United States District Court, D. Kansas
July 14, 2015
UNITED STATES OF AMERICA, Plaintiff,
VIROK D. WEBB, Defendant.
MEMORANDUM AND ORDER
JULIE A. ROBINSON, District Judge.
Defendant Virok Webb filed a Motion to Withdraw Plea of Guilty (Doc. 684), after he entered a plea of guilty, but before sentencing. For the reasons set forth in detail below, the Court denies the motion.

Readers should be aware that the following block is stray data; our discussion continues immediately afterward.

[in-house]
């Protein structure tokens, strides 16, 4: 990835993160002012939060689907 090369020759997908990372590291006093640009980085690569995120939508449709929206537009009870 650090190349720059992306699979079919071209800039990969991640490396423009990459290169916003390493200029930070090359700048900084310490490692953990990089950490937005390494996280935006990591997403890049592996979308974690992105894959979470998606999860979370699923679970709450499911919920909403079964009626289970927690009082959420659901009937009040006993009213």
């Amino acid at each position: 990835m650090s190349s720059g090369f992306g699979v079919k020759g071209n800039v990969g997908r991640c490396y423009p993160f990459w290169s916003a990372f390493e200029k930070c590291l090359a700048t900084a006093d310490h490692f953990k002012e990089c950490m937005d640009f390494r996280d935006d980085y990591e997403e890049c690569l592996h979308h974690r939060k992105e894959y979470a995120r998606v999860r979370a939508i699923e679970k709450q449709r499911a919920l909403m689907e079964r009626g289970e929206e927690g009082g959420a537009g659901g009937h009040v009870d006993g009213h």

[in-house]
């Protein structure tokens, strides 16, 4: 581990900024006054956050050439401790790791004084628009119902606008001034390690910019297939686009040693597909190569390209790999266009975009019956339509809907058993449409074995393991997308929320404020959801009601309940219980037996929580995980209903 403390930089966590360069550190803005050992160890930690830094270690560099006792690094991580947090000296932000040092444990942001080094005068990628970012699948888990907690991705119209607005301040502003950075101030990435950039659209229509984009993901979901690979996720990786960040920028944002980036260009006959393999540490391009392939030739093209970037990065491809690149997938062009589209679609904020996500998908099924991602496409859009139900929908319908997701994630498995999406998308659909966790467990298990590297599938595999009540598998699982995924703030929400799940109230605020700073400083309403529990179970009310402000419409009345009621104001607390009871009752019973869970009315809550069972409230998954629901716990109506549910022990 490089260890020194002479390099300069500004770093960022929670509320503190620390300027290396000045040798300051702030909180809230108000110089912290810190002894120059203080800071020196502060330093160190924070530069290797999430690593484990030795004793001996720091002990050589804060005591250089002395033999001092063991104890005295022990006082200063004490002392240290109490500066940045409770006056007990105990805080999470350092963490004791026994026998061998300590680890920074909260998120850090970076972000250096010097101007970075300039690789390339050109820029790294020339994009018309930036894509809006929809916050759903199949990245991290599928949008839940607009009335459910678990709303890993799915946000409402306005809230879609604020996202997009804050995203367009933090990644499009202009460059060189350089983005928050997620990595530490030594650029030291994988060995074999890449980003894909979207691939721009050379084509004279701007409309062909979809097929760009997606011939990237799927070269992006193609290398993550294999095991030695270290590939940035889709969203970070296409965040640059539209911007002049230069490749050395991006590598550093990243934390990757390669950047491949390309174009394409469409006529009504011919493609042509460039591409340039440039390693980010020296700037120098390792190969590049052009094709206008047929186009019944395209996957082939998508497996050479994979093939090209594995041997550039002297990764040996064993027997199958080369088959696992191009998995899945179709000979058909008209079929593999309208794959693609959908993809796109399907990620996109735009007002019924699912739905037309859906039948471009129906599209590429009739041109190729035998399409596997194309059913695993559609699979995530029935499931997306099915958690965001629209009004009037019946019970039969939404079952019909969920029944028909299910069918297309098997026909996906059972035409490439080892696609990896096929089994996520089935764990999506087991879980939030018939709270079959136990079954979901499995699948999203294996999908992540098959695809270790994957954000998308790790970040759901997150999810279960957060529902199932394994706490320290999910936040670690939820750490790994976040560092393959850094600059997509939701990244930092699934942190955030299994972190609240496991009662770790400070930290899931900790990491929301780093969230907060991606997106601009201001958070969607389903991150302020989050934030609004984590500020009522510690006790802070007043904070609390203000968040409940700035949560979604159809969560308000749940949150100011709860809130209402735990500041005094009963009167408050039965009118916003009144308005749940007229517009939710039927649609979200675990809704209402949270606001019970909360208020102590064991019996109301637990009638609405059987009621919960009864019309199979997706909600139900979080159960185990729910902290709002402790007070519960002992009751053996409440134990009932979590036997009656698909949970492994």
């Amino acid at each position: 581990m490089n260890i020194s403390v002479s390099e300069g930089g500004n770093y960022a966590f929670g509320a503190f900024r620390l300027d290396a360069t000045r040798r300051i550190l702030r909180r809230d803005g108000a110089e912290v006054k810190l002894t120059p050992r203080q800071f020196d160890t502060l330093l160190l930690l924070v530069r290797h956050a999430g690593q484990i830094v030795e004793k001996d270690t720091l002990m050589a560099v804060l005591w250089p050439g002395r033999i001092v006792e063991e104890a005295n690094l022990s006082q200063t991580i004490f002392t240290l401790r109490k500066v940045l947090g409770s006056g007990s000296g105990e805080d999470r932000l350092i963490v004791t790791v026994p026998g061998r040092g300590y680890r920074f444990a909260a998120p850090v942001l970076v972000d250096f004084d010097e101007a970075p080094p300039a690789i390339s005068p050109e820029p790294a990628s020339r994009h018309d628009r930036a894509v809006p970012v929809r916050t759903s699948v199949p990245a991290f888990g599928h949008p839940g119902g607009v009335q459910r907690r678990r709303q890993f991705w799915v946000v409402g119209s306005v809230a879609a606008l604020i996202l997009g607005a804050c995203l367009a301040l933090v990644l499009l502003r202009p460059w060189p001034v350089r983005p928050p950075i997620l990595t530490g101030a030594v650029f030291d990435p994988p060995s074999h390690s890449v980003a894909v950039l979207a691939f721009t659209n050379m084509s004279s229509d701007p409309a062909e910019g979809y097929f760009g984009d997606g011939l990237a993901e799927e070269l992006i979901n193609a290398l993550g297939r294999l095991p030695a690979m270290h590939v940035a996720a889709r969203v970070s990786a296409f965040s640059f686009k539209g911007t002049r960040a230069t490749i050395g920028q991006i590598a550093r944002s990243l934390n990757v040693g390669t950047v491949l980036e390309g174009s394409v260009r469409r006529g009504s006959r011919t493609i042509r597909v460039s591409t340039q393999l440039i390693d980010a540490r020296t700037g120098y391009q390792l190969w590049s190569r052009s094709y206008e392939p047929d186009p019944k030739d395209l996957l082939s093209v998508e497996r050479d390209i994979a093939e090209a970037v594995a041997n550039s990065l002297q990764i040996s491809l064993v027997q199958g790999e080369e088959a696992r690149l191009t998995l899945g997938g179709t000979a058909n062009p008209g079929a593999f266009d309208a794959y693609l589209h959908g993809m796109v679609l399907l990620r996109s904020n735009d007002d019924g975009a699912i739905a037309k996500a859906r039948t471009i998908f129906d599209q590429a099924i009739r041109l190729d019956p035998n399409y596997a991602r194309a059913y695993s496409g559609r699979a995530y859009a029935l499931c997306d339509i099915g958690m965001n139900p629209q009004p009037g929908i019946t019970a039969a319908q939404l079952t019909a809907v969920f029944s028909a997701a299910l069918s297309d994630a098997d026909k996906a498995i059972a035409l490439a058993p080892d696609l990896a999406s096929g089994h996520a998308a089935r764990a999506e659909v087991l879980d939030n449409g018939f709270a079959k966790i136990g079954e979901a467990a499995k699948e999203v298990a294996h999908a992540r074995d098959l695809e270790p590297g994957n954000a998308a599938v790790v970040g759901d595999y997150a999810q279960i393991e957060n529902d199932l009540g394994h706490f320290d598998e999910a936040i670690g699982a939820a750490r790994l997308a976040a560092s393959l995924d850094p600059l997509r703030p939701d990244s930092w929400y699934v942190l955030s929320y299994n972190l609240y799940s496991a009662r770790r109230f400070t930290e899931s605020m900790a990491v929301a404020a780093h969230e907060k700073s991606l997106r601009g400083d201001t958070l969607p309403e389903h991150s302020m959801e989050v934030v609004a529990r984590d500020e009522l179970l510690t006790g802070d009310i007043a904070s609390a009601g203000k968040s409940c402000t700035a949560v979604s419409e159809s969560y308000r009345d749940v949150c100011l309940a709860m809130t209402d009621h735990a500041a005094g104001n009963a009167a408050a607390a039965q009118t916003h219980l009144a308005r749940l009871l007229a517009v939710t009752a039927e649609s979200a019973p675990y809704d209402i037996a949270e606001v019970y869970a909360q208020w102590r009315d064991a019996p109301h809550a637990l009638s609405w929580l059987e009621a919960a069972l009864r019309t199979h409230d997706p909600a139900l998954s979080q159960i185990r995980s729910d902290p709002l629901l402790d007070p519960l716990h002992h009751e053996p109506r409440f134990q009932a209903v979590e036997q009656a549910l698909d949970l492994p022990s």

Webb was charged in a First Superseding Indictment, with conspiracy to distribute crack cocaine (Count 1), conspiracy to distribute powder cocaine (Count 2), and committing or aiding and abetting the commission of the murder of Crystal Fisher to prevent her from communicating to a law enforcement officer of the United States about the commission of those drug crimes (Count 3). Webb entered into a binding plea agreement with the government, pursuant to Fed. R. Crim. P. 11(c)(1)(C), on March 7, 2014, pleading guilty to Count 1, the crack cocaine conspiracy. This Court accepted the plea agreement and thus agreed to be bound by its terms. Sentencing was continued because on April 11, 2014, the Court granted Webb's motion to withdraw his counsel, Jacquelyn Rokusek, and on April 21, 2014, appointed new counsel, Lance Sandage. On February 23, 2015, Webb filed the instant motion to withdraw his guilty plea, claiming that in late 2014, his defense counsel learned from defense counsel for codefendant Marcus Roberson, that the government had failed to disclose exculpatory evidence. Though Webb's plea agreement included waivers of his right to withdraw the plea, and waivers of most of his appellate rights, Webb maintains that he may properly withdraw his plea under the circumstances he alleges, the government's failure to disclose exculpatory evidence before he entered his plea of guilty.